You need not have personal experience with police interrogation in order to be familiar with a common tactic employed by the police. An episode or two of a reality-television “cop” show should suffice. Often, the police will suggest that it is in the suspect’s best interest to speak with them. Statements such as, “I’m trying to help you here, but I need you to be honest with me,” and, “help yourself out here and be truthful with me,” are commonplace. But how far can the police go in suggesting that an individual should speak with them about a crime under investigation?

In 2018 in Commonwealth of Massachusetts v. Rivers, the Appeals Court held that a defendant’s noncustodial inculpatory statements to the police must be suppressed because the police officer made certain assurances that the defendant’s cooperation would aid his defense or lessen his sentence.

With regard to statements (admissions) made in response to police questioning, it is axiomatic that the statements must have been made voluntarily. That means more than simply intentionally made. The test for voluntariness of a defendant’s statement is “whether, in light of the totality of the circumstances surrounding the making of the statement, the will of the defendant was overborne to the extent that the statement was not the result of a free and voluntary act.”

Factors relevant to the totality of the circumstances include whether promises or other inducements were made to the defendant by the police, as well as the defendant’s age, education, and intelligence; experience with the criminal justice system; and his physical and mental condition, including whether the defendant was under the influence of drugs or alcohol. It is the Commonwealth that bears the burden of proving, beyond a reasonable doubt, that the defendant’s statements were made voluntarily.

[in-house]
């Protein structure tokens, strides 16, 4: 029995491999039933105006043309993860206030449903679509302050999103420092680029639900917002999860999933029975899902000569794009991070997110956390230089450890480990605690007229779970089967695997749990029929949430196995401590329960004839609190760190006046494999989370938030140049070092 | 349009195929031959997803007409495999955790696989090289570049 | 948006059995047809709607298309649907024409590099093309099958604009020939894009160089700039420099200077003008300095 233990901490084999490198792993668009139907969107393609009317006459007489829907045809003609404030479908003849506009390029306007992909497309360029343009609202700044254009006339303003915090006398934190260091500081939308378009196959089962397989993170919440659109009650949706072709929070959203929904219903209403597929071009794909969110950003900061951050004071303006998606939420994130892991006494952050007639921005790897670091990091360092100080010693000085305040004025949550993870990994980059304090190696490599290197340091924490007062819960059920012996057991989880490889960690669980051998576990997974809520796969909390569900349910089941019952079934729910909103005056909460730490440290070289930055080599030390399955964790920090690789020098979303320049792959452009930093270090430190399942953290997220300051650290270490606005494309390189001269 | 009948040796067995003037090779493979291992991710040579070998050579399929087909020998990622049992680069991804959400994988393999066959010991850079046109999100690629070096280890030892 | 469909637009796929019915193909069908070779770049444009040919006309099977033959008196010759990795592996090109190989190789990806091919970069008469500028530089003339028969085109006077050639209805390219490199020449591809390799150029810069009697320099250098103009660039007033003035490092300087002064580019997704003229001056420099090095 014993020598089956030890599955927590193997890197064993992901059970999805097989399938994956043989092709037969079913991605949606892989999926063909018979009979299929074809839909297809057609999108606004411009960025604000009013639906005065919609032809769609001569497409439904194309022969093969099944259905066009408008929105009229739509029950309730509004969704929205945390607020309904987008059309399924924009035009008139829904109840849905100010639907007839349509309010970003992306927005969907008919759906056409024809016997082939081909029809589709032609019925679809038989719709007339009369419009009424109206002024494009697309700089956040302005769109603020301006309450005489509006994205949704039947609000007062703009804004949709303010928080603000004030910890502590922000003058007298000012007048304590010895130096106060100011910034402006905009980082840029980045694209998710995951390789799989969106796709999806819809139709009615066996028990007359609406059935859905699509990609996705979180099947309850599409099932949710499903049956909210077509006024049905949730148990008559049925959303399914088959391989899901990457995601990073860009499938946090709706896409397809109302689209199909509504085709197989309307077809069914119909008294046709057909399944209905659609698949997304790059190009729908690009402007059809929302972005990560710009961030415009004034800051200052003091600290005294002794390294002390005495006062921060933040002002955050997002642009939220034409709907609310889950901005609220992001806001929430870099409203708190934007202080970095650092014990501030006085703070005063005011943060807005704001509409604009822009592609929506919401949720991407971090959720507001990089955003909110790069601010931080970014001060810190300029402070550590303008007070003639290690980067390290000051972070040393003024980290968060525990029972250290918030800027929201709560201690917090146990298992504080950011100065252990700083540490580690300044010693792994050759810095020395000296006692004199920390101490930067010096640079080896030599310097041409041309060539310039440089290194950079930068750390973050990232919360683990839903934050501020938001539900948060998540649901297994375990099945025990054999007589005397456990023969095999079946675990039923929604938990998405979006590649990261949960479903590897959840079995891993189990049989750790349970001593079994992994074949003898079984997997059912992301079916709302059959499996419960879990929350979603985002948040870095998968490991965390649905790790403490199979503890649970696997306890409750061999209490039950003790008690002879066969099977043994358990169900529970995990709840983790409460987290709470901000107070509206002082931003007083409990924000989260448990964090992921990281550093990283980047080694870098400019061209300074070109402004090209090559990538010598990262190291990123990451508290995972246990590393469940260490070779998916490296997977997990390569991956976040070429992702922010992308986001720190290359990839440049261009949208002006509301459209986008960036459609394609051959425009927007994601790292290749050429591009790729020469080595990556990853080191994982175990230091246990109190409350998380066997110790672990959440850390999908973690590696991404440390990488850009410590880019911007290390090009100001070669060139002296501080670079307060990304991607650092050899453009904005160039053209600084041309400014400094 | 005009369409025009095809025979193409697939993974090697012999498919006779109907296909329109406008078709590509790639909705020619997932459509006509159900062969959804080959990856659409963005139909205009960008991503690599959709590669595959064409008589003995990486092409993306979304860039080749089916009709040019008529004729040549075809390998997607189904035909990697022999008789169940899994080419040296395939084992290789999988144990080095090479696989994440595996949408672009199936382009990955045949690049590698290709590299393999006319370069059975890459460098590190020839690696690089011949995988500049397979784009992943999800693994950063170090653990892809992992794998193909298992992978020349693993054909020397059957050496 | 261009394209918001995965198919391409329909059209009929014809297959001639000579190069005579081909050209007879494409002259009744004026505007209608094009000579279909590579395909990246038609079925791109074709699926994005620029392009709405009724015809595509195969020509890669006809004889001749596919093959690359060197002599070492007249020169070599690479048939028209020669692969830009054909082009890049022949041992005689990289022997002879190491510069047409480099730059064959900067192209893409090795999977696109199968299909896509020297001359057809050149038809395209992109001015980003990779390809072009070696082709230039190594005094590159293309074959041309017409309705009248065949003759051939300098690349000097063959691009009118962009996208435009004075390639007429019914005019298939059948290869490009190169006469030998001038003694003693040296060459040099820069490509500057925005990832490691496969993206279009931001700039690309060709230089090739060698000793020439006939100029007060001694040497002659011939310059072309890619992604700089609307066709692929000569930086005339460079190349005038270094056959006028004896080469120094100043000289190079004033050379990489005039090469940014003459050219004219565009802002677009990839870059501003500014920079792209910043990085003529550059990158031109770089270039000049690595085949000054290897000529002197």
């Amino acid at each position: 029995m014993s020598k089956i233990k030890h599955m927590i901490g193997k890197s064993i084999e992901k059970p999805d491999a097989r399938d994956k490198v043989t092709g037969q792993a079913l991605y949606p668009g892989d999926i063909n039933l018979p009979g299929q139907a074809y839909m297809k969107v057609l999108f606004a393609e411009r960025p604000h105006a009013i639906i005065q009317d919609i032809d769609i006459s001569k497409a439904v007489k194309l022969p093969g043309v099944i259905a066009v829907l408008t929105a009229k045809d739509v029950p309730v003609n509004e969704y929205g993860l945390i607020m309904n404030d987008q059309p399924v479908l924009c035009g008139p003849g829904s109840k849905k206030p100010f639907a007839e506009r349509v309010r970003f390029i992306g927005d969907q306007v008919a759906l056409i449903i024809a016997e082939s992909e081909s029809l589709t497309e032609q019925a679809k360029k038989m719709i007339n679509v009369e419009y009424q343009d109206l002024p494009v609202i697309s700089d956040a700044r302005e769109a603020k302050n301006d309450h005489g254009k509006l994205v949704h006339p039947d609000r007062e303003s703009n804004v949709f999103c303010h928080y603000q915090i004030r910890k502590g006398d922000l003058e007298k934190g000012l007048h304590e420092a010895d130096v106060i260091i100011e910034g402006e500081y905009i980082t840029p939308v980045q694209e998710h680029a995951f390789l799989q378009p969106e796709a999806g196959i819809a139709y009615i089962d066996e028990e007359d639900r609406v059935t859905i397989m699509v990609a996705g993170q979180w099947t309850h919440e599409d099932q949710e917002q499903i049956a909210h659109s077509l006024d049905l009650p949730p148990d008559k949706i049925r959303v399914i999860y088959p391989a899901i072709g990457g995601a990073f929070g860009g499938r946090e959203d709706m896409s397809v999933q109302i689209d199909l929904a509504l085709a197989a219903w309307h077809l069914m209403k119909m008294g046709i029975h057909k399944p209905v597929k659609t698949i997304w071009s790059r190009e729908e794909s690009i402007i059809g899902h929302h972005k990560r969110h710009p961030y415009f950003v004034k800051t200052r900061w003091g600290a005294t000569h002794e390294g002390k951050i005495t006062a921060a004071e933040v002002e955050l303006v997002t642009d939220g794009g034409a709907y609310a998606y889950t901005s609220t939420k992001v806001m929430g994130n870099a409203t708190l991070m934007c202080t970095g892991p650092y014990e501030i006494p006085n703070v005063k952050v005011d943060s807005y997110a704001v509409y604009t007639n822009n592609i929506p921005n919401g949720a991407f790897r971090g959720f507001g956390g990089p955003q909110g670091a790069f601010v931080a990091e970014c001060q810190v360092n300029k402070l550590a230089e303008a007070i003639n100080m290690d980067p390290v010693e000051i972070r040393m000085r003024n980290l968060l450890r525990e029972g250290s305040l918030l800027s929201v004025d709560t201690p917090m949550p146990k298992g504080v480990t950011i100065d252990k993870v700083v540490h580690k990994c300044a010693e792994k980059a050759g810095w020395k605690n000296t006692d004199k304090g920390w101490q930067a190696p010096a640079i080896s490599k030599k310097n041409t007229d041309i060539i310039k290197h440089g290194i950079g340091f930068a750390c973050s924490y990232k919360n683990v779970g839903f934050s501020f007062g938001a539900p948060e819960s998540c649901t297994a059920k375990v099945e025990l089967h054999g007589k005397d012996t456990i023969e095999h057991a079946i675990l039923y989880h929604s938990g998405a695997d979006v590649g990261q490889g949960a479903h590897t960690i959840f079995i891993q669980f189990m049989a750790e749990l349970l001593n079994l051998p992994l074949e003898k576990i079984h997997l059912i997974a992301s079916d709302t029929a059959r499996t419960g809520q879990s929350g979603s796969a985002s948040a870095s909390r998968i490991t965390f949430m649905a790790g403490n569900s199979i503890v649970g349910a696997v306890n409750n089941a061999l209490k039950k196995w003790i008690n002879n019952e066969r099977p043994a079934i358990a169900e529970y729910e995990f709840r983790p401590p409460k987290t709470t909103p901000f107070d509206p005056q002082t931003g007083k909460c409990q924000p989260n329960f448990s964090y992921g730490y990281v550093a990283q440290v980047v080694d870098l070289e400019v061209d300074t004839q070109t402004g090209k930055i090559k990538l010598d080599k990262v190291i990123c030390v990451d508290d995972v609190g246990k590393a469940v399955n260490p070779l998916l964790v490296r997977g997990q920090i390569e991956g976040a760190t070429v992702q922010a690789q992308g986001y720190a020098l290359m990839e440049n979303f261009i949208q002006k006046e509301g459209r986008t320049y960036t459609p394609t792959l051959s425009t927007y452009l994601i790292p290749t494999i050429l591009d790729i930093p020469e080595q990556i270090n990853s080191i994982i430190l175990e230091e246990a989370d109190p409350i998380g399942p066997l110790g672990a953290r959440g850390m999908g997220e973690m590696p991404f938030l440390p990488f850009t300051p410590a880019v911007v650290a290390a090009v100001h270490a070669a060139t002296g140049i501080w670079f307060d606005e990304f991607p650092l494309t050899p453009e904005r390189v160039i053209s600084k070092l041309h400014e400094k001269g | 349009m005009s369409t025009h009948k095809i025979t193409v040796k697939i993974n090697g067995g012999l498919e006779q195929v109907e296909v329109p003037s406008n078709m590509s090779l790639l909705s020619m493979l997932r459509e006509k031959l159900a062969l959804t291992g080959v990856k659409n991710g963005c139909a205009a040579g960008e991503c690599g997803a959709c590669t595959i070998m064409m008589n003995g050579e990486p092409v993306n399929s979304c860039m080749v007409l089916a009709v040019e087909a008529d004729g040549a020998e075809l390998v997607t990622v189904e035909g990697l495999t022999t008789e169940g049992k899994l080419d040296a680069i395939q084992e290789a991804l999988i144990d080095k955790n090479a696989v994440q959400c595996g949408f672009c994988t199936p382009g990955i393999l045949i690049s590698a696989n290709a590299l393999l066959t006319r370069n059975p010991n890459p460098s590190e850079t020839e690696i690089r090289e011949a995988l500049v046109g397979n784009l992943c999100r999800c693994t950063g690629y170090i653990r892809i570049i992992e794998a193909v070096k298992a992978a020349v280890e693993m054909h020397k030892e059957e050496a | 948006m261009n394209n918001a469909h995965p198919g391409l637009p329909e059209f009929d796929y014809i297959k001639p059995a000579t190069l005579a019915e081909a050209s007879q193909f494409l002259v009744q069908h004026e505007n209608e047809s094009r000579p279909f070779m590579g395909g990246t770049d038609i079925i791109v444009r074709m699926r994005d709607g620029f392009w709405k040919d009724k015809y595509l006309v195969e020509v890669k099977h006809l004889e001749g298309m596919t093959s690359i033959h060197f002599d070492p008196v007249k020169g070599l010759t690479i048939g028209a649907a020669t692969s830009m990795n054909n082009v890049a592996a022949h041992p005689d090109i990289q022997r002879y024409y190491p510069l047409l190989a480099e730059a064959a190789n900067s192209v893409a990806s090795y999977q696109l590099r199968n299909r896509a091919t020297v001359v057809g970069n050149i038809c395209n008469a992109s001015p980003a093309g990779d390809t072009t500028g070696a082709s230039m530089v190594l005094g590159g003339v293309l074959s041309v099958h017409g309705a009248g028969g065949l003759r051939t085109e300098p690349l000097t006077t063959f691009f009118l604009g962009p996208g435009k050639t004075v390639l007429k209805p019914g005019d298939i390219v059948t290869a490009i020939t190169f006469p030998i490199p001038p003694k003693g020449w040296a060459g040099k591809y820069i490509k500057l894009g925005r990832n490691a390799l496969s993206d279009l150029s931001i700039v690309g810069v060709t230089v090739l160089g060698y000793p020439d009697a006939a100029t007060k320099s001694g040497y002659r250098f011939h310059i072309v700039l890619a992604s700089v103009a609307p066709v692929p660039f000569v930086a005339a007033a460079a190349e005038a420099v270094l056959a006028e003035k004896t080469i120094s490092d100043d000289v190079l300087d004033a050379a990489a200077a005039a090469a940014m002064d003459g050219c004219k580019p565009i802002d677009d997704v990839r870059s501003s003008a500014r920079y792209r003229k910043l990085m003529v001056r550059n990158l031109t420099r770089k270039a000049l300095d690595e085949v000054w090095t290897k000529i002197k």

Regarding whether implied promises of leniency were likely to have affected the voluntariness of a defendant’s statements, the touchstone is whether the police assured the defendant that his or her confession would aid his or her defense or result in a lesser sentence. An officer may suggest broadly that it would be “better” for a suspect to tell the truth, may indicate that the person’s cooperation would be brought to the attention of the public officials or others involved, or may state in general terms that cooperation has been considered favorably by the courts in the past.

In Rivers, the Appeals Court found that the police officer’s conversation with the defendant — including telling him that coming forward would make him “very highly likely to avoid being charged with a felony” — amounted to a prohibited assurance that it would aid his defense or lessen his sentence if he cooperated with police.

The Appeals Court noted that certain factors supported a conclusion that the statements were in fact voluntary, e.g., the interviews with the police were not aggressive or coercive in nature, and the defendant was clear and articulate in the interviews, appeared well oriented as to time and place, and showed a full understanding of the process taking place.

Considering the totality of the circumstances, the Appeals Court held that Commonwealth did not meet its burden to prove beyond a reasonable doubt that the defendant made his statements voluntarily.

A subsequent 2018 case, Commonwealth v. Montanez, came to a different conclusion in a case in which the police told the defendant that he would not be arrested that night if he spoke truthfully. That was held to be permissible under the circumstances: “an officer is not prohibited from suggesting broadly that it would be ‘better’ for a suspect to tell the truth.”

Nothing in recent case law suggests any change is warranted in the advice oft-given by competent criminal defense attorneys, namely: do not be interviewed by the police without first consulting with an attorney.

Attorney Kevin D. Quinlan
The Law Office of Kevin D. Quinlan
2 South Main Street, Suite 201
P.O. Box 248
Uxbridge, MA 01569
(508) 723-6384